Mind Bake Presents 7 Bizarre Religions That Actually Exist Number One: The husband of Queen Elizabeth II, Prince Philip is worshipped as a god by members of a sect known as the Prince Philip Movement (PPM), based in the Yaohnanen region of Tanna, a southern island of the Pacific state and Commonwealth member, Vanuatu. Local legends apparently once told of the son of an earth spirit who had travelled far away across the sea to marry a powerful woman, and that this man would one day return to the island. Supposedly, after observing how local officials responded and reacted to a visit by Queen Elizabeth, the followers of the movement supposed that this woman’s husband must be the spirit’s son from these legends. PPM followers celebrate the Prince’s birthday on 10 June each year as a full-blown religious festival. Number Two: Any religion that spawned from a hit film series has to make the list.
Most people are aware of the basic tenets of the Jedi from their own viewings of the movies – light side/dark side, intangible Force that binds the universe together etc – but there are some who actually follow these beliefs in real life. Jediism has no central organisation, although the Texas-based ‘Temple of the Jedi Order’ has issued a code for believers called ‘The 16 Teachings Of The Jedi.’ Number Three: Started by French racing driver Claude Vorilhons, Raelism takes its name from the honorific given to Vorilhons by aliens who abducted him before revealing the true origins of mankind. With me so far? Good. Claude (or Rael, as he was dubbed) was taken to a distant planet called Elohim by the aforementioned aliens, where he was honoured enough to meet great philosophers and religious thinkers from throughout Earth’s history, including Jesus, Confucius, Buddha and, erm… Mormonism founder Joseph Smith. In addition to revealing that life on earth began when humans were created from alien DNA 25,000 years ago, the aliens also informed Rael that Earth should expect their arrival in Jerusalem in the year 2025.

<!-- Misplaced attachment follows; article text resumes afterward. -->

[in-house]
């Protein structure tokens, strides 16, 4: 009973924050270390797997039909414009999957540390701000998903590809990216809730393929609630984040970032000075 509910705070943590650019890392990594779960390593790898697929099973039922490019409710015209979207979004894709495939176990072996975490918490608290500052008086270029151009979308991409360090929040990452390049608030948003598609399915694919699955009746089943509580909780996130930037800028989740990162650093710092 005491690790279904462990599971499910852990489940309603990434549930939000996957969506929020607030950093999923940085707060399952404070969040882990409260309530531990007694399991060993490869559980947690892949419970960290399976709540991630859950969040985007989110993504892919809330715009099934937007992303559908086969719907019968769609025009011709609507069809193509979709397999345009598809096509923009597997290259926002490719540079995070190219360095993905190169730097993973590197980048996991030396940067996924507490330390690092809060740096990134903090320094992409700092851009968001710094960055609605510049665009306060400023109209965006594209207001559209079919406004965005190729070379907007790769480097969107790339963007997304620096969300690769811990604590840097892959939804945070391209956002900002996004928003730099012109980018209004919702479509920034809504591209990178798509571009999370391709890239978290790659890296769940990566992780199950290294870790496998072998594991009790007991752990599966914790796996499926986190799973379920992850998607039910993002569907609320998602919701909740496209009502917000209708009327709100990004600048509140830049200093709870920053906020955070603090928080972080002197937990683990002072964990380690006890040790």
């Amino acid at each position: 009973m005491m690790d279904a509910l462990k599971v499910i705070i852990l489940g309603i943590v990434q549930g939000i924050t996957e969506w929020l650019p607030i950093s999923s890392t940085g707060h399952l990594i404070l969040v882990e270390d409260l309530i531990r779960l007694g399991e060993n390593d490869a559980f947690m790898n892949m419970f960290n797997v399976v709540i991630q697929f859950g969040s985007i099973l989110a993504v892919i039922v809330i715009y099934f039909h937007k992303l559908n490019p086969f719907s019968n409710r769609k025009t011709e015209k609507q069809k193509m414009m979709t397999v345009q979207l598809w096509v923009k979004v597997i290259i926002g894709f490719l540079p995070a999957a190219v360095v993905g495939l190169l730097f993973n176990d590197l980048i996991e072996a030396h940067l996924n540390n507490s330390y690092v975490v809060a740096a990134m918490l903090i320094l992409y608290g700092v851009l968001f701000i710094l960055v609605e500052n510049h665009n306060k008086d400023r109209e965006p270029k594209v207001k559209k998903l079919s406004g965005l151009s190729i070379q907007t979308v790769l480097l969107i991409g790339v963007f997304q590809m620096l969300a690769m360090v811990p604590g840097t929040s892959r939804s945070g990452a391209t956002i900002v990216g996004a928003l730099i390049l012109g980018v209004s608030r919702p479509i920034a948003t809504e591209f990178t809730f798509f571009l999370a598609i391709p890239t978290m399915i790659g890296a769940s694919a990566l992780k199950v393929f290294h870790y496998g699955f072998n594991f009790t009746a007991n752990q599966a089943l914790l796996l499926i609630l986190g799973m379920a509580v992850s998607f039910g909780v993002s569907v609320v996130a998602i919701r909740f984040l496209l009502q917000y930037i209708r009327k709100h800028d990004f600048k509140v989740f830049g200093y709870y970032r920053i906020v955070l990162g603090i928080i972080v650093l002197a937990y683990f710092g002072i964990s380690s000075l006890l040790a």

Only 11 more years to go! Number Four: Based in Shibuya, Tokyo, this exceedingly odd group is scared witless by the presence of electromagnetic waves in the modern world, blaming them for climate change, environmental destruction and other worldly ills. Luckily for us non-believers, they’re working hard to remedy the problem, in so much as they set up a convoy of white vans filled with people dressed in white boiler suits and searched rural Japan for an area free of electromagnetic pollution to set up their base. This took place in 1994, and there have been multiple publicity-attracting acts since, not least the 2003 attempted abduction of an Arctic seal which had appeared in a Tokyo river. The group reasoned that electromagnetic waves were the cause of this seal’s strange appearance, and that returning it to the Arctic would avert the coming doomsday.
Number Five: Combining a bit of Christian dogma with Hindu, Buddhist and Jewish beliefs, and mixing them all together with a healthy dose of ufology, the 650 or members of the Aetherius Society strive to prevent the total annihilation of the Earth. This is a noble cause, to be sure, although their intentions are called into question by the fact that they claim multiple disasters have already been prevented through the use of prayer and ‘Spiritual Energy Batteries’, which hold within them healing energy generated by psychic abilities. They await the arrival on Earth of the ‘Next Master’, who appears to be some kind of Mega Jesus, descending from the heavens in a flying saucer and possessing great magical powers. Number Six: Happy Science was set up by Japanese businessman Ryuho Okawa, who founded the religion after quitting a career in finance in New York.
Okawa is on a mission to bring peace and happiness to the world, which he does in part by supposedly channelling the spirits and teachings of various religious figures and prophets. One of his most notable claims is the future visit to Earth by the archangel Gabriel, who is supposedly due to touch down in a mere 50 years in Bangkok of all places. Number Seven: Emerging from one of New York’s black Muslim groups in the 1970s, Nuwaubianism refers to the teachings of Dwight York, who went on to be jailed for child molestation and money laundering offences in the 90s. Drawing inspiration from various New Age religions, followers of this particular religion have some especially peculiar beliefs. Among them are that left- and right-handedness are a result of a meteorite hitting the Earth and causing its tilt, and that aborted foetuses have survived and are living in the sewers while trying to take over the world. Thank You for Watching Another Amazing Video! Please remember to subscribe for more!.